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MOREHOUSE COLLEGE - DEPARTMENT OF HISTORY SPRING 2012: HIST 112G/7 or WORLD HISTORY TOPICAL APPROACH CLASS DETAILS CLASS TIME: 8:00-9.15 Am CLASS PLACE: 314 Wheeler Hall INSTRUCTORS DETAILS NAME: Haile M. Larebo OFFICE #: 202J Brawley Hall Telephone: 404 681 7587 Email: hlarebo@morehouse.edu

OFFICE HOURS Tuesday & Thursday: 11:00-12:00 Thursday: 4:00-5:00 PM ANY OTHER TIME: By Appointment Only 1. THE COURSE

1.1. Course Description. History 112 discusses some of the major periods, movements, events, ideas and personalities that helped to shape the modern world. Understandably, the course will not provide details of all the global events that took place in each corner of the world across several centuries, but shall instead, among other things, focus on the following areas and themes: 1. Early American history and the African Diaspora. 2. The history of modern Europe, including the Enlightenment, the Age of Revolutions and the various ideologies and movements spawned by it. 3. African and African-American history since 1800. The course is organized thematically, though chronology is also important. 1.2. Course Objective The course is designed to: 1. Assist students in improving their skills in reading, critical thinking, logical reasoning, clarifying, articulating, summarizing, and listening; 2. Improve their expertise in critical thinking and use of historical sources; 3. Stimulate dialogue and enhance knowledge of bibliographical sources; 4. Acquaint students with tools for analyzing personalities and events and their functioning of society; 5. Help students understand continuity and change in historical development; 6. Teach students to articulate the interrelatedness of historical themes to other disciplines especially in the social sciences and humanities; 7. Highlight the significant contributions of Africa, Europe, and Americas to the history of human civilization.
2. WEEKLY READING SCHEDULE The course reading and discussion assignments listed overleaf are meant to allow you to keep up with the pace of the course. The lectures will not follow the textbook too closely and yet the indicated assignments are the best matches of the subject of that weeks lectures. You are expected to have done these readings before each weeks lectures and discussions. If you dont, you may only find yourself confused. If so, you dont have to blame anybody else but yourself. Please note that each lectures outline and notes are posted on the WebCT and so there is no need for you to take notes during the class.

WEEKLY READING AND DISCUSSION TOPICS


WEEK OF: ACTIVITIES TOPIC AND READING

PART I: EUROPE AND THE AMERICAS 1. 2. 3. Introduction: AA, Preface, Lecture Reentry Assessment and Group Selection The Making of North America [AA: Chs. 2-3; Rd. Chs. 1-3; pp. 154-155] PART II: THE AGE OF REVOLUTIONS The Making of North America 4. 154]; 14 & 16 5. 159] 6. 7. Intellectual and Cultural Revolution: THE ENLIGHTENMENT [Rd.: Ch.4; pp. 151World Upside Down: Political Revolutions: France and Haiti. [Rd. Chs. 5-6; pp. 156Economic Revolution: Britain and Industrial Revolution [Rd. chs. 7; pp. 159-161] Group II Presentation Ideologies and Upheavals: The Various -isms [Rd. pp. 161-169; Ch.9] PART III: THE AFRICAN DIASPORA 8. Rd. Chs. 10-12] 9. 22] Plantation Economy and Slavery in North America: Struggle for Freedom:. [AA. 6-13; Group III Presentation Civil War and Jim Crows: Struggle for Equality. [AA. Chs. 14-26; Rd. Chs. 17PART IV: AFRICA: COLONIALISM, NATIONALISM AND INDEPENDENCE 10. 11. 12. 13. Three Cs: European Scramble for Africa [Rd. Ch. 7, pp. 143-158; Chs. 11 & 13] Paternalism and Dictatorship: Colonial Rule and Resistance [Rd. Ch. 16] Nationalism and Independence [Rd. Chs. 14-15] Group IV Presentation Colored People Unite: Pan-Africanism. [Chs. 11 & 21; Film]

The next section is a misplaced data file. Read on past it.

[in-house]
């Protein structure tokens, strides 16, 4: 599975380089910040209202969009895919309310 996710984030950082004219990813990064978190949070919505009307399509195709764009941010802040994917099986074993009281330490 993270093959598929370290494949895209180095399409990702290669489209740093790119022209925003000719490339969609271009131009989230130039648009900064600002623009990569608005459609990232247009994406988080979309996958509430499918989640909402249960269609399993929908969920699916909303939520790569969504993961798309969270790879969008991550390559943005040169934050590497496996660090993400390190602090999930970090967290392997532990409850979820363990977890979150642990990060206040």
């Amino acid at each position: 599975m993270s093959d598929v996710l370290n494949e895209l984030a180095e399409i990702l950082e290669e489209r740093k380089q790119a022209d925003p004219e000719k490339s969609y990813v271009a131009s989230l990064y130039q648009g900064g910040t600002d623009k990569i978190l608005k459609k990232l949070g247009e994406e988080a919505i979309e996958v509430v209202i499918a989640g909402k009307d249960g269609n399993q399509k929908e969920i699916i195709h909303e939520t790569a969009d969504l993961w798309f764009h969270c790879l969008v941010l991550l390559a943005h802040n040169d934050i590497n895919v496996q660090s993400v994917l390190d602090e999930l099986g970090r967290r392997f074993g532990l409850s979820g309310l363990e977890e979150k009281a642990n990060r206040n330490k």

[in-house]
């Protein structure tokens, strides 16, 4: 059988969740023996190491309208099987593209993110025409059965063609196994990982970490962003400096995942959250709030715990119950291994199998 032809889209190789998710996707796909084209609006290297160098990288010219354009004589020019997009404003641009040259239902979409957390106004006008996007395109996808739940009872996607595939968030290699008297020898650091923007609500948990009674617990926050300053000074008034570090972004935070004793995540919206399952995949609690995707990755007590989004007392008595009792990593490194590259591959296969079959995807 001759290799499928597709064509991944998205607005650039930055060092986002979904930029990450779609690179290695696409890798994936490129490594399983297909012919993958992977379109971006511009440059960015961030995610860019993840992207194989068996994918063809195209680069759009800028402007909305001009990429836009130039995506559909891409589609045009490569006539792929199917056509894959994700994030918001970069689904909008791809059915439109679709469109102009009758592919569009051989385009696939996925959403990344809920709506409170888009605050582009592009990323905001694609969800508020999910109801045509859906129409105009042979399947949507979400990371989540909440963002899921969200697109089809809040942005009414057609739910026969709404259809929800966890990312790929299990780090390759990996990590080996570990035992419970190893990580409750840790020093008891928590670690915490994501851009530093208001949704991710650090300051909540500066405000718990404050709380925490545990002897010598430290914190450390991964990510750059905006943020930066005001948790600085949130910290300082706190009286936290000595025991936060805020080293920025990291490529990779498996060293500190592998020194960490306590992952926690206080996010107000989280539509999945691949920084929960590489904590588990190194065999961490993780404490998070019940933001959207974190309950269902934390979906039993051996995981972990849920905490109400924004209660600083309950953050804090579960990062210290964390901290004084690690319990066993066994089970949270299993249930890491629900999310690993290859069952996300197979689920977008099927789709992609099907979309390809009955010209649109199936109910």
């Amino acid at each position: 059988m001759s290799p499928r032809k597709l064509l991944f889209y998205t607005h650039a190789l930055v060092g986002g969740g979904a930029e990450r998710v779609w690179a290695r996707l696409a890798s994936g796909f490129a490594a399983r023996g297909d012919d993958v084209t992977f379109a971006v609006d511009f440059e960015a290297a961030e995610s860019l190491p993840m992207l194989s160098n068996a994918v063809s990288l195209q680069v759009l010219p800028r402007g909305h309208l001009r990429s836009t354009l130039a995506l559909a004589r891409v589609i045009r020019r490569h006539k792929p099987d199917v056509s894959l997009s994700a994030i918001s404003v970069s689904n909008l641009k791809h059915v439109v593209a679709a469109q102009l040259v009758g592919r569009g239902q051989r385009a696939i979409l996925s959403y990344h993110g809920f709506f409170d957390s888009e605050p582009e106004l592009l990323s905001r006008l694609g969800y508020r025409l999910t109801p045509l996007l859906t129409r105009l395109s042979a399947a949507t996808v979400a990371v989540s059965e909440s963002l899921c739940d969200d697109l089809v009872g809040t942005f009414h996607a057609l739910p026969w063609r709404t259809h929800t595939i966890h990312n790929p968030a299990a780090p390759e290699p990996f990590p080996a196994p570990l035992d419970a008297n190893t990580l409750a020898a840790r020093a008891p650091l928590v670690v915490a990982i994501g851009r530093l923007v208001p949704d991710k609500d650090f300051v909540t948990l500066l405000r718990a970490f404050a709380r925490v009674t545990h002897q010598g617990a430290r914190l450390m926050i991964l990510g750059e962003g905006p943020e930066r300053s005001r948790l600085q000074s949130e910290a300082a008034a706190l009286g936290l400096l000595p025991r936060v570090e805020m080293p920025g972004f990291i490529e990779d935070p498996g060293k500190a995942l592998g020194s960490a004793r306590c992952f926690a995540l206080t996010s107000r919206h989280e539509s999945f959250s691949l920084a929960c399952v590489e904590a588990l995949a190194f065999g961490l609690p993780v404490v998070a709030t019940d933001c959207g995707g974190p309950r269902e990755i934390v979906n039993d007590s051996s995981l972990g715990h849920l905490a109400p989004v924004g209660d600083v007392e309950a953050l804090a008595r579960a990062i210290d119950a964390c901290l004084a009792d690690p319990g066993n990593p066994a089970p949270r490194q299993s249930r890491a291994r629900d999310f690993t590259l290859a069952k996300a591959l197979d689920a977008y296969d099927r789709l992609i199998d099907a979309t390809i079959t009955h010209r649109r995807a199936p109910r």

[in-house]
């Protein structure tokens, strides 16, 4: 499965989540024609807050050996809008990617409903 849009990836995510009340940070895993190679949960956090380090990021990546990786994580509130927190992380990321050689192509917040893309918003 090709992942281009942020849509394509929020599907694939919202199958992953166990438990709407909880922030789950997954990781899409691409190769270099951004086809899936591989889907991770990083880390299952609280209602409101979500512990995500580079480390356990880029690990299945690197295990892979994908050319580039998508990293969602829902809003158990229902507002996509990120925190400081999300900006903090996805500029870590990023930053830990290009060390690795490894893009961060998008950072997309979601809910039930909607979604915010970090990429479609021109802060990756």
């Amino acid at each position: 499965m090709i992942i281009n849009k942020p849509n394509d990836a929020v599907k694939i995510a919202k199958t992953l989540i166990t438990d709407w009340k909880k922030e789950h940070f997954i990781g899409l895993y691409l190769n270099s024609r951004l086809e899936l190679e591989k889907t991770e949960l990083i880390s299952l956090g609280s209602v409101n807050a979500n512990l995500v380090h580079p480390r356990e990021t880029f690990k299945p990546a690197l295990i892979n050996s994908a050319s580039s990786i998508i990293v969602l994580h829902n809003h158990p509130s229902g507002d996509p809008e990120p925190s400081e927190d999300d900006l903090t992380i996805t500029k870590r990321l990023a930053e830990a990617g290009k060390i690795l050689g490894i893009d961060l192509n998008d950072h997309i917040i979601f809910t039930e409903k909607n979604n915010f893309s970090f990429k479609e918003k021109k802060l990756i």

3 GROUP PRESENTATIONS GUIDELINES A. GENERAL GUIDELINES Each Group will work as a team under a leader. He will ensure that each member of the Group participates actively and presents his/her topic without repeating the information that other Group members present. On the day of the presentation, the leader will: 1. introduce his Group and the topics of each member. 2. ensure that the Group and its members give a copy of their topic outline to each student in the class. 3. allocate fairly to each presenter adequate time. 4. grade the Group as a team, and the presenters individually. B. PRESENTATION OUTLINE. Any GROUP or a member of the Group who, on the day of the presentation, fails to provide a copy of the presentation outline to the class will AUTOMATICALLY receive a grade of F for Presentation. Therefore, everyone (the Group and its members) should come with sufficient copies of their presentation outlines and distribute them to each student in the classroom. The presentation outlines should: (a) be submitted prior to the presentation; (b) must be typed; (c) have the name of the Group and that of the presenting member, all written on the top part of the page. C. ASSESSMENT and CRITERIA: The assessors will be the Group leaders and one independent member chosen by the class or the instructor. The instructor will make his own independent assessment. The assessment will be based on the following criteria: 1. ANALYSIS 2. Thoroughness of the CONTENT 3. CLARITY 4. DELIVERY 5. ORGANIZATION 6. TEAM-WORK AND EFFORT 7. PRESENTABILITY & DEMEANOUR 8. USE OF MEDIA (board, computer, overhead, projector). D. RATING. The presentation will be given the following grade: 10 = Excellent 9 = Very Good 8 = Good 7 = Fair 6 = Satisfactory 5-1 = Poor Nota Bene: To earn the top grade (Excellent), the presenter/s should satisfy all the above criteria. For example, it will be inappropriate to give excellent grade even to an outstanding presentation when there is no use of any media (board or IT).